98. We recommend that Standing Orders be amended to enable committees to make all decisions other than consideration of reports, which they could properly make at quorate deliberative meetings through any form of communication provided that all members have been given sufficient notice and any decision is supported by a majority of the committee.

Informal activities

99. Most select committees conduct a wider range of activities than the formal process of taking oral evidence. Over this Parliament:

·  The Environmental Audit Committee held a seminar at St Martin in the Fields in May 2012 to discuss the sustainability agenda ahead of the UN Earth Summit in Rio de Janeiro.

·  The Justice Committee held an open event for the Sentencing Council of England and Wales to inform Members generally about their work and held seminars on each of the draft Sentencing Guidelines on which it was consulted by the Sentencing Guidelines Council.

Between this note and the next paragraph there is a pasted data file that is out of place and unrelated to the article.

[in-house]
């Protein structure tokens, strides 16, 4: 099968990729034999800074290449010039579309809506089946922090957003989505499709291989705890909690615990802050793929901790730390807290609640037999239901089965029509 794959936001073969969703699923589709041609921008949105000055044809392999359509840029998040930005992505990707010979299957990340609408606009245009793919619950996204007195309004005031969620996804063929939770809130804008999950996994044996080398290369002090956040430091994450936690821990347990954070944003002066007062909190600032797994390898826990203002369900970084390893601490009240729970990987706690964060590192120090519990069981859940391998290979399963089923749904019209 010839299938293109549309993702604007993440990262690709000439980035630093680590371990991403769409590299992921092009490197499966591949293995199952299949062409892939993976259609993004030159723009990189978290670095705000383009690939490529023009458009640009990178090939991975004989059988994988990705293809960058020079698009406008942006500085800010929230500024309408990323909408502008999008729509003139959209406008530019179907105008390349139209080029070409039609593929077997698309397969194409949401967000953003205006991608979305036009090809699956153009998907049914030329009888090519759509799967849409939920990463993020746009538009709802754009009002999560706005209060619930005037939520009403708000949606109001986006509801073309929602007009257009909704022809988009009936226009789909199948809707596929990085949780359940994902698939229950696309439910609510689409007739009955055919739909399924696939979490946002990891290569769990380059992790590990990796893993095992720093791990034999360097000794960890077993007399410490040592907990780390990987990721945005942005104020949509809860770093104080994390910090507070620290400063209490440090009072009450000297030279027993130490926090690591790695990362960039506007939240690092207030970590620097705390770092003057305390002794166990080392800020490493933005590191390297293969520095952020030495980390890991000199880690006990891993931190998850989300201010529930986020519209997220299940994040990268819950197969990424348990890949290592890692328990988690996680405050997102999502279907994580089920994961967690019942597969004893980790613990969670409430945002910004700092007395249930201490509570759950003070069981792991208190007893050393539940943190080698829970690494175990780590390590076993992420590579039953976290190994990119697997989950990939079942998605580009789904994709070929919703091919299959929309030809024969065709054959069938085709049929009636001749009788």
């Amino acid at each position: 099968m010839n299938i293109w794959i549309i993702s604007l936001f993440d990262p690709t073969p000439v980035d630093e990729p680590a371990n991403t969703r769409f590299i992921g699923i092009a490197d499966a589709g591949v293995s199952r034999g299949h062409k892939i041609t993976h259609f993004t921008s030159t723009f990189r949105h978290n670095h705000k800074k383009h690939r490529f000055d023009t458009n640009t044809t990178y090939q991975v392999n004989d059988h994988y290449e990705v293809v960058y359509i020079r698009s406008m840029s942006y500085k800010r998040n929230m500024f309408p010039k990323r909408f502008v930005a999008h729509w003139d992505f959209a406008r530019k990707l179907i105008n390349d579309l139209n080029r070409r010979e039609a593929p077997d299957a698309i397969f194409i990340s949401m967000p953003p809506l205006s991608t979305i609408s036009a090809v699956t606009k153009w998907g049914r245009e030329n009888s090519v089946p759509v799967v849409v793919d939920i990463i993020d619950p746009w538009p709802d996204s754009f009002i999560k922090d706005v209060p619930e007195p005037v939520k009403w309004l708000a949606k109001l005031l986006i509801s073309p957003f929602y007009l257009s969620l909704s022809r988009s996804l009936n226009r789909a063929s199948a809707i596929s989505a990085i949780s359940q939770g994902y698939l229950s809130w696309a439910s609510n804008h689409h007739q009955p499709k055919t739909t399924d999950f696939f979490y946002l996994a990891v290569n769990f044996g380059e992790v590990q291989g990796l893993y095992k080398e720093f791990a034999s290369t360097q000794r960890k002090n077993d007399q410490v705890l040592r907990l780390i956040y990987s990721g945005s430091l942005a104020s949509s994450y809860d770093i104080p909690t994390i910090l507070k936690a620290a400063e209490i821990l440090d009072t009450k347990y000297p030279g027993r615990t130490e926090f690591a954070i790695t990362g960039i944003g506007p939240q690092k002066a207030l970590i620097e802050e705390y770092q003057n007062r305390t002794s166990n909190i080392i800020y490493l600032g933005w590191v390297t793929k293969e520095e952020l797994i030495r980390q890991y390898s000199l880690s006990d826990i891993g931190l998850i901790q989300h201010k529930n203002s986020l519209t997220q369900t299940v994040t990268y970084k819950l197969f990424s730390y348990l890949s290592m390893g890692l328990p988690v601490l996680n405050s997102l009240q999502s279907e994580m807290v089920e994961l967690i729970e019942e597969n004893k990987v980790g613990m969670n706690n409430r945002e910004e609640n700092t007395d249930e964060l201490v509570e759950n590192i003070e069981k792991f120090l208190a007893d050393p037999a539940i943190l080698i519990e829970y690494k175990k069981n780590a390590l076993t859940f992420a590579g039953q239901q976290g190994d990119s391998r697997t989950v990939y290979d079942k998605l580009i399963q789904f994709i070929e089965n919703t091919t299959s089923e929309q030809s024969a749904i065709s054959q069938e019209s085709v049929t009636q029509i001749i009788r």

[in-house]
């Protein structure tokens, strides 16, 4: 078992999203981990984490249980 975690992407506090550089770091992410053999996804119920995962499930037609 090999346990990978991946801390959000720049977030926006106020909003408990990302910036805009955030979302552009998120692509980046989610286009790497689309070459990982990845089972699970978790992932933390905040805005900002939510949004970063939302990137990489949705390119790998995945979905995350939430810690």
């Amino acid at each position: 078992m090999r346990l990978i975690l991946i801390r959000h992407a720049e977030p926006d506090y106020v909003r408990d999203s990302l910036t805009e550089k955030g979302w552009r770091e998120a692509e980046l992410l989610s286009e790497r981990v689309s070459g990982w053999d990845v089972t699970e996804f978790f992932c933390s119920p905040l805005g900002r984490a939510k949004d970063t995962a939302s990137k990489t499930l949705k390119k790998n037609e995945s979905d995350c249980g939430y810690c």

·  The Committee of Public Accounts held a conference on tax in the Guildhall, City of London, with sponsorship from the Institute of Chartered Accountants of England and Wales.

·  The Home Affairs Committee held a conference with the Barrow Cadbury Trust at de Montfort University on the Roots of Radicalisation.

·  The Political and Constitutional Reform Committee hosted a conference on the case for a written constitution.

·  The Transport Committee held a well-attended seminar on the role of women in transport, facilitating a debate on the number of women in the transport industry and the barriers to further involvement. The positive feedback from attendees at the event emphasised how useful the event was for people working in a male-dominated field.